A divorced couple does not necessarily mean a broken family. Unlike common perception a couple who decides to live separately and divorce does not necessarily become two separate people with no responsibilities. Even when they are not man and wife anymore they continue to be parents to their children and they can be loving and responsible parents like they were before. With co-parenting, you can provide your children with the family that they need. Let’s have a look at what co-parenting looks like.
A comparative research conducted by Dr. Linda Nielsen, a professor of Adolescent and Educational Psychology at Wake Forest University concludes that children in shared physical custody families—with the exception of situations where children need protection from an abusive or negligent parent—have better outcomes across a variety of measures of well-being than do children in sole physical custody.1</sup<
What does co-parenting look like?
A lot of the urban couples are getting a divorce because of certain issues. But with the passage of time, people have realised that just because their marriage could not work out for the best, that doesn’t mean they are bad parents. In such cases, couples opt for co-parenting, so that their children do not have to bear the brunt of separation.
Co-parenting by definition is an initiative that a lot of couples take after their divorce so that their children can get the best of both the parents.
Unless one of the partners in a marriage has faced grave issues like substance abuse, domestic abuse or sexual abuse, both the partners may decide on active participation in their children’s lives and not let their children suffer at any cost.
12 Co-Parenting Rules For Divorced Couples
The importance of co-parenting is more essential than you can imagine. Co-parenting ensures mental and emotional well-being of the children. The highest and the sole purpose of co-parenting is to give the children the life they deserve. This means the parents have to keep their private problems aside and focus on the children. To do so, certain rules need to be followed. Keep reading to know the 12 important rules of co-parenting, which will eventually answer the question: “Is a divorced family still a family?”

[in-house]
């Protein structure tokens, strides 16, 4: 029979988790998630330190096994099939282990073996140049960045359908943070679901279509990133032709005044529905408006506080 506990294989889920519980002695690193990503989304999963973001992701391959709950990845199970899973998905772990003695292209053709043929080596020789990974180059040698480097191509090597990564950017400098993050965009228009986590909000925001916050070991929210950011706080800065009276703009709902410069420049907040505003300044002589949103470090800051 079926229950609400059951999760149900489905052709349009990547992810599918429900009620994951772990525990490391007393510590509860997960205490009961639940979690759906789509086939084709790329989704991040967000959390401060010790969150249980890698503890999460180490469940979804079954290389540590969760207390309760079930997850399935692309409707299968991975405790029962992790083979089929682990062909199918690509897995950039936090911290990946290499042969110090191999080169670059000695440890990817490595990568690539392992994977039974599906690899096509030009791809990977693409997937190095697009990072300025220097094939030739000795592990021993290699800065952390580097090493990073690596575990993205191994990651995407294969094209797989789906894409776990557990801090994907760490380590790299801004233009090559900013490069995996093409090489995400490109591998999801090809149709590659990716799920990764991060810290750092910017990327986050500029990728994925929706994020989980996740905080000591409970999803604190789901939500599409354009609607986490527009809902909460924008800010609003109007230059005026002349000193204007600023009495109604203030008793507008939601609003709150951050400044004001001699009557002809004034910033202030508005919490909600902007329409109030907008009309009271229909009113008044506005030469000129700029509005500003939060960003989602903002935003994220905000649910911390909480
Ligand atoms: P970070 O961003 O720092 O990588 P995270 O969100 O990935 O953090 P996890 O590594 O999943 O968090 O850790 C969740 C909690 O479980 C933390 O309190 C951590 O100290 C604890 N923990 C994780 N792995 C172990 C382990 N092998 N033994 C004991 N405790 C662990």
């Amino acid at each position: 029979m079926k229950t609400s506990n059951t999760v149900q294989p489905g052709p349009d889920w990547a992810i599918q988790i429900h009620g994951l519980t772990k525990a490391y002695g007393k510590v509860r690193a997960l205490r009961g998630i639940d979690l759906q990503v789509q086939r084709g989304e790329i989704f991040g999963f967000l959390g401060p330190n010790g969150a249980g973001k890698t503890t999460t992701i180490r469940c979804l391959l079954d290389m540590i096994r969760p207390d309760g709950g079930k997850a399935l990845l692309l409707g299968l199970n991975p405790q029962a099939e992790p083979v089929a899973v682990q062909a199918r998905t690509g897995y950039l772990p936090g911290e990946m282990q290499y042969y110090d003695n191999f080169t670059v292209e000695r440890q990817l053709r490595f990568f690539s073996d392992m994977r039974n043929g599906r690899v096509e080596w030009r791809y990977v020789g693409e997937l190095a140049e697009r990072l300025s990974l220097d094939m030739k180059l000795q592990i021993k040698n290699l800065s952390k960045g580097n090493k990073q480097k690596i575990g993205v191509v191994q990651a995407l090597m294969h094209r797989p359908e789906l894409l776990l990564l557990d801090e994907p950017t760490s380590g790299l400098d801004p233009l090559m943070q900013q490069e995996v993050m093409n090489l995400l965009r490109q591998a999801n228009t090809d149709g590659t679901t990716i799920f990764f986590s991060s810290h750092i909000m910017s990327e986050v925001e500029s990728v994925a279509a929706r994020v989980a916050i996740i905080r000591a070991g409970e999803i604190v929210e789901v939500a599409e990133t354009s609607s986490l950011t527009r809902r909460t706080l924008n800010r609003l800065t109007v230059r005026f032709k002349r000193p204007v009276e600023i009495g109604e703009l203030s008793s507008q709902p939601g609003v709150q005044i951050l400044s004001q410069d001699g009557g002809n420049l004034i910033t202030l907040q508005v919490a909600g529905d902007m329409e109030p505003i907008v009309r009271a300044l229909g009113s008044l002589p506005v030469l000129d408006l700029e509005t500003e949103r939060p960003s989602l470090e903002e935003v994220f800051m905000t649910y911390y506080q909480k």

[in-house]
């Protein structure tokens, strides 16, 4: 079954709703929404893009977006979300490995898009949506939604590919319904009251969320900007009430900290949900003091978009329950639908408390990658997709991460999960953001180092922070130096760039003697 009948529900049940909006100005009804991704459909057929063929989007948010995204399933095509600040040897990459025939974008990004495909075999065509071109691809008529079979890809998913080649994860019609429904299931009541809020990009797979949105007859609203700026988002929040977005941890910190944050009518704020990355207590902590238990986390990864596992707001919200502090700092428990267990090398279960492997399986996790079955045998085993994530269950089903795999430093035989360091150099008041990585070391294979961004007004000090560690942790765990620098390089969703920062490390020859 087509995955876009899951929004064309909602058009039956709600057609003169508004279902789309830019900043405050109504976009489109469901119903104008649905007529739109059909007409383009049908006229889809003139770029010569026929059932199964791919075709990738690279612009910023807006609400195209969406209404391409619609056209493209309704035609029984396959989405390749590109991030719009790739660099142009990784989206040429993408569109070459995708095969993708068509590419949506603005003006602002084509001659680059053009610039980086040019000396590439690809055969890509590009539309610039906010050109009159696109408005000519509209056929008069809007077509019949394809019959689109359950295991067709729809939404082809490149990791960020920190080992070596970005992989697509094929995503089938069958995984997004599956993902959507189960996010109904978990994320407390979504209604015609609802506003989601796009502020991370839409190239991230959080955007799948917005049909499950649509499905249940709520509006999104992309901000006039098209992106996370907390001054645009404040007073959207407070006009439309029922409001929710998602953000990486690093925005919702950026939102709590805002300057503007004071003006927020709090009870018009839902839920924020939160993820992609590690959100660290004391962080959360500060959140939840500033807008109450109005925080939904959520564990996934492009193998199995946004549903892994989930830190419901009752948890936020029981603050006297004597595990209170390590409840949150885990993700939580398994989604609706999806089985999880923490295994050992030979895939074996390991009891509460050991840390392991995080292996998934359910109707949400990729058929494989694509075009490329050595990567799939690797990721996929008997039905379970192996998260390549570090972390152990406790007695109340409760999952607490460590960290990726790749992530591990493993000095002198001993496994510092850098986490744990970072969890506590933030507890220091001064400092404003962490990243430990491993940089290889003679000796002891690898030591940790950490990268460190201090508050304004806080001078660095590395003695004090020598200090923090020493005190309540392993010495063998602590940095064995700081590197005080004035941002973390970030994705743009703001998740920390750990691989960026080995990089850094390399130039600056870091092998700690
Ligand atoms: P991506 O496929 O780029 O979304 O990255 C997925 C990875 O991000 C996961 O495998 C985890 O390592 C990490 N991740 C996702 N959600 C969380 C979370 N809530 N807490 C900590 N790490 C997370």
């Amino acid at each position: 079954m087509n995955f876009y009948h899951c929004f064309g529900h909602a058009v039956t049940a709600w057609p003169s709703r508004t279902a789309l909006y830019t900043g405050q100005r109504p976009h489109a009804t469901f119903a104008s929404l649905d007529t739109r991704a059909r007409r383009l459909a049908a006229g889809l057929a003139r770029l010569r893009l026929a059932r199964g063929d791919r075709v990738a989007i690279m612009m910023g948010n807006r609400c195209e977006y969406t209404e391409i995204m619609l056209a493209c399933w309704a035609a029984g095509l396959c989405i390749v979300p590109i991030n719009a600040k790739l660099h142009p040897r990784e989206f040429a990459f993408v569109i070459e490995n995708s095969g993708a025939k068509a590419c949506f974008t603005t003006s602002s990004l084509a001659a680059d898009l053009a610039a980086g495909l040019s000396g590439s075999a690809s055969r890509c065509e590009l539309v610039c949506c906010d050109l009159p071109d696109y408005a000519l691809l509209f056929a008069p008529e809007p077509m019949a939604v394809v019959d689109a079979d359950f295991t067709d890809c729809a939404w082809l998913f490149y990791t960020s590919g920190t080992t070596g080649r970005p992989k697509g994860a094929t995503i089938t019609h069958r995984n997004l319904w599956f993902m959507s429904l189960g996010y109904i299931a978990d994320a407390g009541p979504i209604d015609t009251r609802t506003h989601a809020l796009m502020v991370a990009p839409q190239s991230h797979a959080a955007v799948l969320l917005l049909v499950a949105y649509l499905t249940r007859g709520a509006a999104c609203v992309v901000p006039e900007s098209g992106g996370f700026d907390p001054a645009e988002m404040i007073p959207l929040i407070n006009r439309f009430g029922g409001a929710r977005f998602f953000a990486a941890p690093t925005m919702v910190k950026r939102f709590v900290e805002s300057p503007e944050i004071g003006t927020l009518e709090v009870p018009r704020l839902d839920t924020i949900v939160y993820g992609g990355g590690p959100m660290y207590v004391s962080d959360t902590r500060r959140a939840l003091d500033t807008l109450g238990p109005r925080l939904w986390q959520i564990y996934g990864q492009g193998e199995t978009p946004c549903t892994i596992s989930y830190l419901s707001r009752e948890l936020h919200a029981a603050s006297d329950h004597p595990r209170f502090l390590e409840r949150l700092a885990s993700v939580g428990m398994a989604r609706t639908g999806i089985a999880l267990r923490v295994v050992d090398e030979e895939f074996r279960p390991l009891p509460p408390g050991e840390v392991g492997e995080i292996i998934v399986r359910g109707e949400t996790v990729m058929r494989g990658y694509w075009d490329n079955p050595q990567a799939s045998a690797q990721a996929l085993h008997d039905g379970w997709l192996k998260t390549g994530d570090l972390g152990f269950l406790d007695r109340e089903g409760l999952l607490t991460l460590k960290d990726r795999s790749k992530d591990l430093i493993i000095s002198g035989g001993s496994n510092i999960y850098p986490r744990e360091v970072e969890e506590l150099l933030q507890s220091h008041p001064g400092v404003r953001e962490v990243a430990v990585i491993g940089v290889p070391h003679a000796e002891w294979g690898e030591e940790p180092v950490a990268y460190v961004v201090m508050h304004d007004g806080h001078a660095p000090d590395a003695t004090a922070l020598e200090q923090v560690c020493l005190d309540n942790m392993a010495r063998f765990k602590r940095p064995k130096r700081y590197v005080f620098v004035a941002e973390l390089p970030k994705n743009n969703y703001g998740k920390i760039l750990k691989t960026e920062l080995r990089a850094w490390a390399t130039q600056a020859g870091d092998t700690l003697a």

1. Put your pain and anger aside
You might be wondering, should you stay together for your children’s sake? The answer is, no. Chances are that you and your partner ended up in a divorce because of not-so-amicable reasons, which is why staying together even for the children’s sake may seem out of question, but you need to remember that a bad husband or wife does not necessarily mean a bad parent.
Co-parenting rules suggest that you put the pain and anger of all things that went wrong in a box and focus on healthy parenting for your children. If your children find you constantly fighting and throwing tantrums at each other, it will create unnecessary childhood trauma that will be extremely difficult for your children to recover from. The most important rule of co-parenting is to confine all your anger to the bedroom and not in front of your children.
2. Don’t drag your children into your issues
Parents, those kids in the house are your children. They are not your messengers. You need to know better than dragging your children into your marital issues for successful co-parenting. Do not put your children at the centre of your conflicts.
That being said, you need to avoid talking anything negative about each other to your children as well. Prepare your kids for a divorce but do not forget your spouse is a parent to the kids too. Your children deserve the love of both their parents, and they should not be influenced or biased towards one parent just because they bad mouthed their ex. Free your children from your influence and let them decide their feelings for their respective parents.
3. Communicate more with each other